Upon entering Jill Davis’ open, bright studio space two things were apparent. Firstly, I didn’t expect such petite glass beauties to come from such a big personality, and secondly, I wore way too many layers of clothing. We seemed to have a longer, wetter, grayer winter in New England than I remember from past years so visiting a warm and inviting space was ever the more sweeter at the tail end of a dreary season. We visited Jill and her team at Henrietta Glass in their Pawtucket, RI, studio to see where some of UncommonGoods’ most beautiful (and best-selling) glass items, like Jill’s Wishing Balls and Birthstone Wine Bottle Stoppers, are created. Read on to take a look at her process, learn how she collaborates–and celebrates–with her team, and find out where she finds inspiration in and beyond the walls of her creative space.
What are your most essential tools?
In order to be malleable glass must be heated to about 2000 degrees, so our first most important tool is the furnace. Our furnace is a little bit special because it is electric, whereas gas is more common. As with all of our tools, we couldn’t just go to Home Depot and buy a furnace – everything we use is handmade, by small businesses, usually by other glass artists.
Our furnace was made by Steve Stadelman in Oregon, then shipped to us. Steve wears three hats in life: he is a fireman, a glass blower and a furnace/equipment builder.
Our second most important tool is our blow pipes. Once the glass is hot, how do you get it out of the furnace? We stick the very end of a pipe into the glass, and by turning, turning, turning gather up a little blob off the end. It’s a lot like gathering up honey on one of those little wooden spoon-balls. All of our pipes are the same, “standard cup pipes” made by Fred Metz at Spiral Arts out in Seattle.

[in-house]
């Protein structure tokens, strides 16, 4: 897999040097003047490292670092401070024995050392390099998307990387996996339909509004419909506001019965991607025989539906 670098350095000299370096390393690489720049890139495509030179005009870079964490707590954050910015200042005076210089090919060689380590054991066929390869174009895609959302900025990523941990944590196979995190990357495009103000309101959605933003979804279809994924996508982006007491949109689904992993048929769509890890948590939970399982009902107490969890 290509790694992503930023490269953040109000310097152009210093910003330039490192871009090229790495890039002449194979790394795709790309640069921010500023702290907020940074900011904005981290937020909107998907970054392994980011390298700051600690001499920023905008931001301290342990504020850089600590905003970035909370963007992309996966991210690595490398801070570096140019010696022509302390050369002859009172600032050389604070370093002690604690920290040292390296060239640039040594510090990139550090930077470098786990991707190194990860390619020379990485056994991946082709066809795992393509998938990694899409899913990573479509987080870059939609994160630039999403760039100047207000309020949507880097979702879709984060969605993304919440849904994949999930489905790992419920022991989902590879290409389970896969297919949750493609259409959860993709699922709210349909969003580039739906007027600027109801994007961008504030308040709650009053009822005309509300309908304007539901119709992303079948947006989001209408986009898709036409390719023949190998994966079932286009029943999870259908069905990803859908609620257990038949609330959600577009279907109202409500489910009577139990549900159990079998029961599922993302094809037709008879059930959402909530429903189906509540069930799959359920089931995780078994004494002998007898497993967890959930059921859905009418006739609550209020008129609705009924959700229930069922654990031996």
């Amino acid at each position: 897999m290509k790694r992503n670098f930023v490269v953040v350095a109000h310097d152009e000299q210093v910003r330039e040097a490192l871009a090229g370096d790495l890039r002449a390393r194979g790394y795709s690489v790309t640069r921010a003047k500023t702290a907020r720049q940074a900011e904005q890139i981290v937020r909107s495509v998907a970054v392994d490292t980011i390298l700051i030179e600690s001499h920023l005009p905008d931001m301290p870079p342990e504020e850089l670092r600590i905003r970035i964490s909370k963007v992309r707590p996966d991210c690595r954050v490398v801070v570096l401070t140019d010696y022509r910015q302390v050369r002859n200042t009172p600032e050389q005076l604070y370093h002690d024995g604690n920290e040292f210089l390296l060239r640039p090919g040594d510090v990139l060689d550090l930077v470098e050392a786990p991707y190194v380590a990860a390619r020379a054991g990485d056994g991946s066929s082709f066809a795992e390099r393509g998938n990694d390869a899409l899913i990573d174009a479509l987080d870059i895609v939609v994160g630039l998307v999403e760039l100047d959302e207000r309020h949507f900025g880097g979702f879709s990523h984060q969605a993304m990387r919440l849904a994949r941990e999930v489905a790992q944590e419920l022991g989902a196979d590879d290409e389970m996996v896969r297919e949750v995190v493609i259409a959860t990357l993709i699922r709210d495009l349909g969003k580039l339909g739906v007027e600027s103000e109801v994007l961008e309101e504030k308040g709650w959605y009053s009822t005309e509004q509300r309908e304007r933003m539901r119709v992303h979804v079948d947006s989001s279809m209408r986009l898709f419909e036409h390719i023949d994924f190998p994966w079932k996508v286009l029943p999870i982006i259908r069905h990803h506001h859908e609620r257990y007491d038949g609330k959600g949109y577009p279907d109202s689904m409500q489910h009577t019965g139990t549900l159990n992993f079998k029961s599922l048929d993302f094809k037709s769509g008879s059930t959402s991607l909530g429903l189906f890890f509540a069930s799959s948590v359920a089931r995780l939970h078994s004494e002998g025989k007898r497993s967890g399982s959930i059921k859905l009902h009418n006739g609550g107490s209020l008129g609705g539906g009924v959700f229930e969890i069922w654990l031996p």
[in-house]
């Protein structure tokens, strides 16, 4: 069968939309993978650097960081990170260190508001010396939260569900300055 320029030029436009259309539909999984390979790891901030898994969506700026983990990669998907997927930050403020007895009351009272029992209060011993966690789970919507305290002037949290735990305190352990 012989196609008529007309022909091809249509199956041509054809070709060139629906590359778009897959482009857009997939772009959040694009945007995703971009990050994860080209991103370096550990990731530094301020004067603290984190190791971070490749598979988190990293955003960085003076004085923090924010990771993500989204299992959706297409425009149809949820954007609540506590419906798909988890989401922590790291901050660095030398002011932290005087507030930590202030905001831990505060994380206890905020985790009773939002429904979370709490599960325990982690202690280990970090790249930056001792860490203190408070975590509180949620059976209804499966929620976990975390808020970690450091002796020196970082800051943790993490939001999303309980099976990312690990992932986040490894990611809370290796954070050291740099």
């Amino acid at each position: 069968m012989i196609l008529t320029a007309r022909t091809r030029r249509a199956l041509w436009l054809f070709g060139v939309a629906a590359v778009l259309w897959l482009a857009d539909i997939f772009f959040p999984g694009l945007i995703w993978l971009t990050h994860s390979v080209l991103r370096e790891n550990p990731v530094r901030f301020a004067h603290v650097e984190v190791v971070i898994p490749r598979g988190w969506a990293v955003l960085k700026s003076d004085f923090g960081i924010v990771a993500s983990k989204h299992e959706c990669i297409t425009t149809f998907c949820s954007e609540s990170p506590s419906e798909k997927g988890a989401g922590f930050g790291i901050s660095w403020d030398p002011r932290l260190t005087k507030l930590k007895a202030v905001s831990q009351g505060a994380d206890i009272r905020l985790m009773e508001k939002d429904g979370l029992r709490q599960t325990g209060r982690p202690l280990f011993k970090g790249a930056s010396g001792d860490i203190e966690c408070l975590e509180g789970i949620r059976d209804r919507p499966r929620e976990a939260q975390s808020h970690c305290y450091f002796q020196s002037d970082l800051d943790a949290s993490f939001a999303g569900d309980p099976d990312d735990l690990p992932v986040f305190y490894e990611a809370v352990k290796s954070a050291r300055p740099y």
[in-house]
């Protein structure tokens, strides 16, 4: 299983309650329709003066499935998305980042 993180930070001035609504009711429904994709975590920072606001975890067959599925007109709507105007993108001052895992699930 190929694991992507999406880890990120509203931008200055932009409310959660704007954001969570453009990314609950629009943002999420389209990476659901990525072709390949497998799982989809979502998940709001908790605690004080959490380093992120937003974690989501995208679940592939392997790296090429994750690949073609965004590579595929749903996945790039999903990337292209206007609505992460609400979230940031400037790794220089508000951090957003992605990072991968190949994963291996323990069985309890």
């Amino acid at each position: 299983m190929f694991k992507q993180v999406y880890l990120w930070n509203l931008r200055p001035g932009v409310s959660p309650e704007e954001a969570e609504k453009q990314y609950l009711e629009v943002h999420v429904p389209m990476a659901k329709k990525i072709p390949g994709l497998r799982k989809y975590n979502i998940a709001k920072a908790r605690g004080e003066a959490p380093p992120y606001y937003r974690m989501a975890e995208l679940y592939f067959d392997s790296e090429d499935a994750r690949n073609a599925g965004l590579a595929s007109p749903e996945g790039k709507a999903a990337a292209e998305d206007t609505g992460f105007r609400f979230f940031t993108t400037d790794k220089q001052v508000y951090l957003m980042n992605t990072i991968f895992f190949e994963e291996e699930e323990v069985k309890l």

The third essential tool is a pair of jacks. Working with glass is funny, because unlike clay, wood, fiber, or so many other materials, you never get to touch it directly with your hands while it is in a malleable state. You must always have a tool acting as you intermediary. While they look nothing like hands, jacks are the closest, most effective and versatile approximation of your hand. A glass blower’s jacks are very personal. Like a pair of shoes, they change over time and are molded by the person who uses/wears them. Our jacks are made by a wonderful tool maker out in Washington State, Jim Moore. Every 7-10 years each pair goes back to Jim for repair and general tlc. Right now we’re in a cycle of sending back one pair at a time –again kind of like shoes, you’re not ready to relinquish all the old ones simultaneously, you want to break in a new pair before giving up the old!
Where do you find inspiration within this space?
I have worked to make our studio a place of warmth (emotional , not just temperature!), comfort, and beauty. For me (and although I cannot speak for them directly, I hope for my team as well) it is a second “home base”– a place of security (again, emotional as well as physical). Working in such an atmosphere makes it easy to let down one’s defenses, and thereby to be open to new ideas.
Where does downtime fit into a day in the studio?
Downtime? What’s that?